Many experts claim that B2B buyers have changed their habits and become more like B2C markets over recent years, with faster and simpler decision-making processes underlying their purchases.
Is this really true and if so, should business marketers change their approach?
We looked at recent literature from some reputable research-intensive organizations and found that while the B2B buyer’s journey may in fact be changing, there are varying views about how or why this may be happening.
Gartner: Buyers prefer self-directed research
A recent Gartner article, “New B2B Buying Journey & Its Implications for Sales,” asserts that the B2B buying process has indeed changed and describes how sales strategies should also change to accommodate the customer’s struggle to buy the best possible products.
Gartner points out how easily the business buyer can gather information online — much like the B2C buyer — offsetting the need for direct communication with sales departments. This can make it more difficult for a sales or marketing team to penetrate an account as buyers prefer to do their own research.
At the same time, a company’s B2B decision-making process can involve as many as ten group members, each with his or her own agenda of information to collect and collate. The number of stakeholders involved results in more than three-fourths of buyers stating that their most recent purchase was “very complex or difficult.”
The shifting preference for self-directed research coupled with the increased complexity of buying means that B2B sales and marketing professionals should be certain that their content meets the needs of committee members charged with evaluating various solutions.
Forrester: Many buyers don’t want to talk to sales
Forrester recently published “How to Make B2B Marketing Content More Like B2C,” which asserts that “the walls between B2B and B2C have come crumbling down” and that B2B marketers should model themselves more in the B2C format.
Forrester reports that 60 percent of B2B customers prefer not to communicate with sales as a chief source of information and that an even higher percentage of customers would rather conduct their own independent research online.
Both Forrester and Gartner seem to agree that salespeople are taking more of a back seat these days, with b2b content types that prospects can easily find and consume at their own pace becoming more important. They both encourage vendors to forge authentic connections with customers and win them over with valuable information that can be accessed when and where people prefer for maximum effectiveness.
Forbes: B2B and B2C markets are converging
Forbes cites the article “How B2B and B2C Marketing Are Converging Today,” which discusses how, after decades of separate strategies for B2B and B2C markets, audience behaviors and marketing strategies to reach potential buyers are starting to resemble one another.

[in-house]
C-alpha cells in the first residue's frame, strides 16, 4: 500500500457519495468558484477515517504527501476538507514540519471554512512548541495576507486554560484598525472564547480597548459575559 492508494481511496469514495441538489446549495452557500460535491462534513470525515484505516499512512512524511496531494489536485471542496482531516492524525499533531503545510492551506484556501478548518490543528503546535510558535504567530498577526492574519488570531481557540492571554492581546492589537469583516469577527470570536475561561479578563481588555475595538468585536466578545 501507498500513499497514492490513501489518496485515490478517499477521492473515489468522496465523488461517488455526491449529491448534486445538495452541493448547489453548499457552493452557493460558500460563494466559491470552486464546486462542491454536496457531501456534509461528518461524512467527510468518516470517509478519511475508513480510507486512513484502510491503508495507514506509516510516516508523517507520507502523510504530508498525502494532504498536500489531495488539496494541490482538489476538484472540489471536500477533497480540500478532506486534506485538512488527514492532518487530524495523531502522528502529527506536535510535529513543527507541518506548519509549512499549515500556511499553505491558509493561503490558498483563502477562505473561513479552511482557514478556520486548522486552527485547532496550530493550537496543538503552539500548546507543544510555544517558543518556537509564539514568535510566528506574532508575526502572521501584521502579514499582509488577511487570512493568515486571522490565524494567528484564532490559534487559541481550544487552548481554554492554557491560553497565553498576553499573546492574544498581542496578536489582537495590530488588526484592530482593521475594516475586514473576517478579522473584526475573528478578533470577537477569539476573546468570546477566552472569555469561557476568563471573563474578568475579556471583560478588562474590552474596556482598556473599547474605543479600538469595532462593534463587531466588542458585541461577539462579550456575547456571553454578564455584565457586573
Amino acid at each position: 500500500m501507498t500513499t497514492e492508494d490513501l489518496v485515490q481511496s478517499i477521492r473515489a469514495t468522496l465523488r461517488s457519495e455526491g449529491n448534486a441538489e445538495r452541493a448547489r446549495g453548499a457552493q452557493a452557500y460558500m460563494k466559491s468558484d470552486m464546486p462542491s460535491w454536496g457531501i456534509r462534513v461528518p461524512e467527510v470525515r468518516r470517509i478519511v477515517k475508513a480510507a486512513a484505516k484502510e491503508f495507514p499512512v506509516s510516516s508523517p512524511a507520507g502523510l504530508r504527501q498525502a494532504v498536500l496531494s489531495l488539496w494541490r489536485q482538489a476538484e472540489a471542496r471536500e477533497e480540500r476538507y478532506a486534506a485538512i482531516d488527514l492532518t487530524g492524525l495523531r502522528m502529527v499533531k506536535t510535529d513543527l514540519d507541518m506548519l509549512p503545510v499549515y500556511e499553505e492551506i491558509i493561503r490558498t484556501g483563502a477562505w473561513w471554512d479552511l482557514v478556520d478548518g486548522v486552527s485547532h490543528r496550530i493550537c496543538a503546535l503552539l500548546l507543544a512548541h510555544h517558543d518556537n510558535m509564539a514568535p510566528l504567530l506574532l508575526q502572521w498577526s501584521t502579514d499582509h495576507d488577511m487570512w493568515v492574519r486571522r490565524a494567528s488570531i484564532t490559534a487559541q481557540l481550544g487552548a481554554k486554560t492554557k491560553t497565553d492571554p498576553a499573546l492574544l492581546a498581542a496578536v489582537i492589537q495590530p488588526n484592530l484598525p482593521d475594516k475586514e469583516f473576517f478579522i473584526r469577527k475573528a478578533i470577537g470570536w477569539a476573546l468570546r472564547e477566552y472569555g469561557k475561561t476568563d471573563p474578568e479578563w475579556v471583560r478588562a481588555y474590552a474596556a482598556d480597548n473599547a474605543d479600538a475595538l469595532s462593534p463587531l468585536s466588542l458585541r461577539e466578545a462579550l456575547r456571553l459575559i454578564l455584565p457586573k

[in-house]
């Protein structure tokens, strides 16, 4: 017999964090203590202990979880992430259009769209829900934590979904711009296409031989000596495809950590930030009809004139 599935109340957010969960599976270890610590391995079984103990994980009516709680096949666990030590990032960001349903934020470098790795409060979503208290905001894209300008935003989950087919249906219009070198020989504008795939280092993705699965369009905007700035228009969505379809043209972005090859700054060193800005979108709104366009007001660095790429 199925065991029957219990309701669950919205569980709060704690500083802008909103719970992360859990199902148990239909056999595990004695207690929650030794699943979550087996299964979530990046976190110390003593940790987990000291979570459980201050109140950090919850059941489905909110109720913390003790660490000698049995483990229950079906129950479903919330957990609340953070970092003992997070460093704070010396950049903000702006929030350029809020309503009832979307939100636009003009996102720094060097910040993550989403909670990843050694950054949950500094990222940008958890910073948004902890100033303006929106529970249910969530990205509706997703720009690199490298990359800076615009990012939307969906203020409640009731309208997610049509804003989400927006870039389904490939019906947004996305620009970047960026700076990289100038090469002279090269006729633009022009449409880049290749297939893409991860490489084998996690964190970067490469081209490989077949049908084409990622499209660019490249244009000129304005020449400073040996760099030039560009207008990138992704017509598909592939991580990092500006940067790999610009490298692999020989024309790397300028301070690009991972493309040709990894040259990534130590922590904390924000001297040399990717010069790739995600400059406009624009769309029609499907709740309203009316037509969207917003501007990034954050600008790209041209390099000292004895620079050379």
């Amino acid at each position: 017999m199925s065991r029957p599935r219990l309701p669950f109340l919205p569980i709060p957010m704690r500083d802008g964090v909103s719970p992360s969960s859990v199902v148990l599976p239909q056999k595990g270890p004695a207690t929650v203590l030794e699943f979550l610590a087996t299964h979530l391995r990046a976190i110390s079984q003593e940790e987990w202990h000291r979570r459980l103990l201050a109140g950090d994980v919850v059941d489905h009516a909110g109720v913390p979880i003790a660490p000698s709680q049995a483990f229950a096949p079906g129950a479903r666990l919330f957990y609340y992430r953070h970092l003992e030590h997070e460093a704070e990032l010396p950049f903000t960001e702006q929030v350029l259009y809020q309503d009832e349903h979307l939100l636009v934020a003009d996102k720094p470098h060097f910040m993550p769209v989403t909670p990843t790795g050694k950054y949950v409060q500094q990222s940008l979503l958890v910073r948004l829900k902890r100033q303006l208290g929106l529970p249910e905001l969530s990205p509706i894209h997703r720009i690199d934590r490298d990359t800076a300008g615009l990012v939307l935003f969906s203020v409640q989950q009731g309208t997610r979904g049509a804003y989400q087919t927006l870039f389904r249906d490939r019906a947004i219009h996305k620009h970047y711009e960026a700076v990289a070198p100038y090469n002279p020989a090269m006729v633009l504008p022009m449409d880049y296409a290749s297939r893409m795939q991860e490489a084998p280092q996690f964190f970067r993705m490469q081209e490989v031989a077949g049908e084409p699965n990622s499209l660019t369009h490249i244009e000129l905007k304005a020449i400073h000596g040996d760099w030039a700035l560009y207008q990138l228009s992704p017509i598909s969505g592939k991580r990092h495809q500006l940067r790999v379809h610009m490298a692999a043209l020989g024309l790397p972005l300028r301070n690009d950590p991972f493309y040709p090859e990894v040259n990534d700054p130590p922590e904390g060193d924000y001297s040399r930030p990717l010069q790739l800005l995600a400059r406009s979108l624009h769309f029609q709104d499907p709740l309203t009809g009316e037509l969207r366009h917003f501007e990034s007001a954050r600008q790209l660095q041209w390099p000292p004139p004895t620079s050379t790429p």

In the Forbes article, the author describes the importance of rapid responsiveness to online inquiries, and gives substantial attribution to vendors simply for being early to the party. The Forbes article lists a whole host of ways in which B2B marketing has evolved to reap the benefits of marketing to B2C customers, including greater reliance on social media and peer referrals.
This article includes the oft-cited Harvard Business Review statistic that the number of stakeholders involved in B2B purchase decisions has grown from 5.4 in 2015 to 6.8 in 2017, supporting Gartner’s finding that B2B buying has only become more complex over the years.
Our research: Content marketing is increasingly important
Foleon’s research dovetails nicely with the Forrester analysis, contending that B2B buying habits are, in fact, becoming more like B2C buying habits. Our recent report “Time to rethink the B2B buyer journey,” is subtitled “A decade of digital upheaval has transformed B2B sales and marketing organizations” because we believe that these market changes are inescapable.
Whereas old-fashioned MQLs, selling and relationship-building used to move the needle, today’s businesses must rely on content marketing to do much of the selling for them. This content needs to be relevant to the buyer’s needs at that particular moment, and must also be shareable and accessible whenever the buyer might need it.
Now marketers are pitching their products and service to a growing proportion of younger buyers — or so-called digital natives — whose buying habits at work mirror their consumer habits at home — further blurring the lines between B2C and B2B purchasing behavior. For sellers, traditional strategies to capture leads and push them down-funnel are facing diminishing returns as channels saturate, buyer behaviors evolve and personalization becomes the norm.
As buyers continue to conduct independent research rather than quickly engage with sales, content will play an increasingly important role in B2B selling. But unlike in the B2C world, B2B buying groups remain large and complex, meaning buyers need a variety of content targeted towards various stakeholders within their target organizations. B2B marketers need to respond to this thirst for engaging content that can move buyers further along their journey.
Marketing should commit to making these content offerings engaging and vibrant, perhaps by including infographics, videos, simulator tools and data analyzers to reach customers. As B2B marketers, we can meet buyers on their journey where and when they need us. We just need to be savvy enough to capture their attention at the right moment with the right message.